Now, this author probably sells a lot more books than I have (so far!). But unless he’s pulling in a lot of money from his books (like well over six figures annually), he’s simply spending too much. Only one item on this list is a required cost: site hosting and bandwidth. That one can – and should – be amortized in other areas. As for themes, there are lots of free themes out there. Pick one you like. It doesn’t matter if it looks like everyone else’s – many of the most popular blogs out there all use only a handful of themes anyway. And those are all free themes. And you don’t need site design work. These days, WordPress does everything but write the posts for you.

Those two factors alone almost certainly accounted for more than half of his $2500 total. They probably accounted for four fifths of it. Cheap site design usually runs in the $300-600 range. It’s not uncommon for it to hit $1500 or more. Themes can easily be a few hundred dollars each.

I pay $98 a year for the site that hosts this blog. But in addition to that, I host three other business related web sites on the same server for the same fee. That means I’m paying $25 a year for hosting. My host has bandwidth limits. I get enough traffic to manage all of those businesses. I’ve never even come close to exceeding my bandwidth limits. And this is paid hosting. There are several decent blog hosting sites out there that are still free, and several more that will host a blog (if that’s all you’re hosting) for $45 a year or so. My only other notable expense for the blog is the annual cost of renewing the domain name itself (around $15).

But the big problem is that he’s looking at his blog in entirely the wrong way. Your blog isn’t a revenue generator. This is the part where I reiterate what I started with – there will be some people out there for whom this isn’t true. Your blog is advertising. Treat it that way, and pay for it that way. If you’re careful, it can be one of the lowest cost advertising methods you use – and it will likely have one of the highest returns on investment (most likely far superior even to social media). But it needs to go in the expense column under ‘advertising.’

Running ads on your blog causes several problems. First, it degrades the user experience. Nobody likes ads, it’s that simple. But beyond that, they’re slow, they’re obnoxious, they eat up your readers’ precious bandwidth (and mobile users, at least, are paying for that!), they frequently cause layout issues. I’ve had sites crash on me due to the ads – and this very writer mentioned the time he spends fighting to keep the ads working right.

Second, you lose readers. Again, this very writer mentioned that he needs the ads… to make up for the revenue he loses when people click through the ads and don’t come back to his site! Your blog is about gaining readers – and potential paying customers! – not running them off.

Third, online advertising pays shit. The revenue you get from it is simply terrible.

But fourth, and most importantly, your blog is your advertising. Keep it focused on you. Advertise yourself, not somebody else.

I ran a very successful blog at this same URL for more than half a decade in the early 2000s. One reason I shut it down because I didn’t have a good way to monetize it at the time – and that included looking at web ads. They just didn’t bring in enough revenue.

I brought the blog back because I figured out the correct way to monetize it: by driving traffic to my other businesses. Blogs are excellent tools for that – one of the best out there. The hows and whys of that are enough to fill an entire other post, but it works (if done right). Forget the ads – make up the revenue by driving traffic to yourself. One click to another site will give you anywhere from a few pennies to a few dollars. If you’re an author, one click to yourself (ie, your own page, where you’re selling your book directly – or to Amazon, where you’ll get royalties from it) can give you a few dollars. If you run other businesses, it can be more. With my wife’s videography business, for example, one click could generate up to $2500 in revenue. With my dojo, one click could generate a paying student. The immediate revenue might not be as high. But if that student ends up staying long enough to, say, reach black belt, it will be substantially higher even than that.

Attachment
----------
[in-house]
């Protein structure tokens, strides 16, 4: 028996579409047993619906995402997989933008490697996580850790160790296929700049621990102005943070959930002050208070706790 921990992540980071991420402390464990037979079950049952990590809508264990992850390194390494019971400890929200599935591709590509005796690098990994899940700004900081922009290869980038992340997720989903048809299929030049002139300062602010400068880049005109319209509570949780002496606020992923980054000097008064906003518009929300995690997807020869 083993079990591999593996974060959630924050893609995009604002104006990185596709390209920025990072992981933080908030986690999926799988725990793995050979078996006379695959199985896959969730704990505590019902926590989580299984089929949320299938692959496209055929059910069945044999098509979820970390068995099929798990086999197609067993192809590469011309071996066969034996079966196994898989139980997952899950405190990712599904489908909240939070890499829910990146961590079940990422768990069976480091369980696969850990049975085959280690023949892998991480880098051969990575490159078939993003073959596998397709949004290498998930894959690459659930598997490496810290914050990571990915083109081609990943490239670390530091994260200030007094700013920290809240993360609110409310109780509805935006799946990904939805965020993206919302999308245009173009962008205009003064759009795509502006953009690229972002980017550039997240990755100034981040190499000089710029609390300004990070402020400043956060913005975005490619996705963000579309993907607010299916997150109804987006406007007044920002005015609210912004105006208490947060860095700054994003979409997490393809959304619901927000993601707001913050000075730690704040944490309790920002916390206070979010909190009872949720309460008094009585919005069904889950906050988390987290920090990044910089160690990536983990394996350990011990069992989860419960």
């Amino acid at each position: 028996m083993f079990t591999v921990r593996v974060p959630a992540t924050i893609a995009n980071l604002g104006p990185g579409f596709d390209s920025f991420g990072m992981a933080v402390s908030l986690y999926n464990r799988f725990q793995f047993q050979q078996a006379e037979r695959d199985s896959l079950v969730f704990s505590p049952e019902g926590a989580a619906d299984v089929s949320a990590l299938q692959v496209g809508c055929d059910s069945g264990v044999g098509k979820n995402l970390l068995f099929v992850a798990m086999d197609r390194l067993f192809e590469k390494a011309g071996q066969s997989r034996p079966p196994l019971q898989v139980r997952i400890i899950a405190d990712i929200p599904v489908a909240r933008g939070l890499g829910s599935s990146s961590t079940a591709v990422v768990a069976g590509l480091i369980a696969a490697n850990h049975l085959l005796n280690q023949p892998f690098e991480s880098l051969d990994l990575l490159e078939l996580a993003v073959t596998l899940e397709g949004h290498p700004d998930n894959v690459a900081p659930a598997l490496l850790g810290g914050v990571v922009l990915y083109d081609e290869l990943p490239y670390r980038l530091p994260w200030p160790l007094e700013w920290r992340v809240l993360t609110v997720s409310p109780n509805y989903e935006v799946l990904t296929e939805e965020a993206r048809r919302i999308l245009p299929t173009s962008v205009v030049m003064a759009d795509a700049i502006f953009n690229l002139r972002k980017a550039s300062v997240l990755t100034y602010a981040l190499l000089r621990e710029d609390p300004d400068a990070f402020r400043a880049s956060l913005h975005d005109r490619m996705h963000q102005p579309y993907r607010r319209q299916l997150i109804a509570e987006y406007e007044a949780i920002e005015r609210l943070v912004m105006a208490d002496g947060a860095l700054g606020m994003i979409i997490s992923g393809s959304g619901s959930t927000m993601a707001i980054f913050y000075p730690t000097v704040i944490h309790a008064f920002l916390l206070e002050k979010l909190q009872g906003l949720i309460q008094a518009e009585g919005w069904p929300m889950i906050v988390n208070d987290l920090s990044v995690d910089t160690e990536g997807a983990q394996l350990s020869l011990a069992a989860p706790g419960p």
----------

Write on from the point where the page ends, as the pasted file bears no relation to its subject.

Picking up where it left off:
There are a very few people who generate enough blog traffic for ads to become a significant revenue source. If you’re reading this, you’re almost certainly not one of them. Your blog should be a piece of your sales funnel, and that funnel should end with you – not with somebody else.

Ditch the ads. Pay for your own blog, and chalk it up as a cost of doing business. At the end of the day you’ll get more business from staying ad free.

The Problem With Urban Fantasy

draculaUrban Fantasy is a broken genre.

Don’t get me wrong – I actually really enjoy urban fantasy. At least, sometimes I really enjoy it. But it has a serious issue that makes it tough to find good urban fantasy:

Traditional monsters are absolutely no match for modern technology.

Vampires are the easy example. Let’s start by talking about their traits (keep in mind that this is for traditional, folkloric vampires – not the modern versions):

Strengths:

  • Superhuman strength (degree varies)
  • Regenerate most wounds (sometimes requires drinking blood or an “overday” sleep)
  • Effectively immortal
  • Can only be killed by certain specific methods
  • Enhanced senses, especially night vision
  • Mesmerization/mind control (sometimes)
  • Shapeshifting into bats or other creatures (sometimes)

Weaknesses:

  • Wooden stake to the heart (lethal)
  • Behedding (usually lethal, depends on mythos)
  • Fire (usually lethal, again depends on mythos)
  • Garlic (usually nonlethal)
  • Holy water (usually can be lethal, sometimes leaves permanent injury)
  • Holy relics – crosses, crufixes, etc (usually burns and/or deters them)
  • Sunlight (lethal)

In a preindustrial society, this is a pretty frightening creature. It’s stronger than you are, and the general weapons you have available to you aren’t particularly useful against it. A bow might work if you have good aim and a powerful bow. Maybe a crossbow would work better – but you’d better make that shot count so that it doesn’t get you while you’re reloading. Holy water? Nice enough, if you can deliver it. Fire’s not bad, but you need a lot of it. Sunlight might be your best bet, but remember that these are creatures of the night. So that requires tracking it to its nest, which might be difficult since it can see, hear and smell better than you during the nighttime hours when it’s out and about.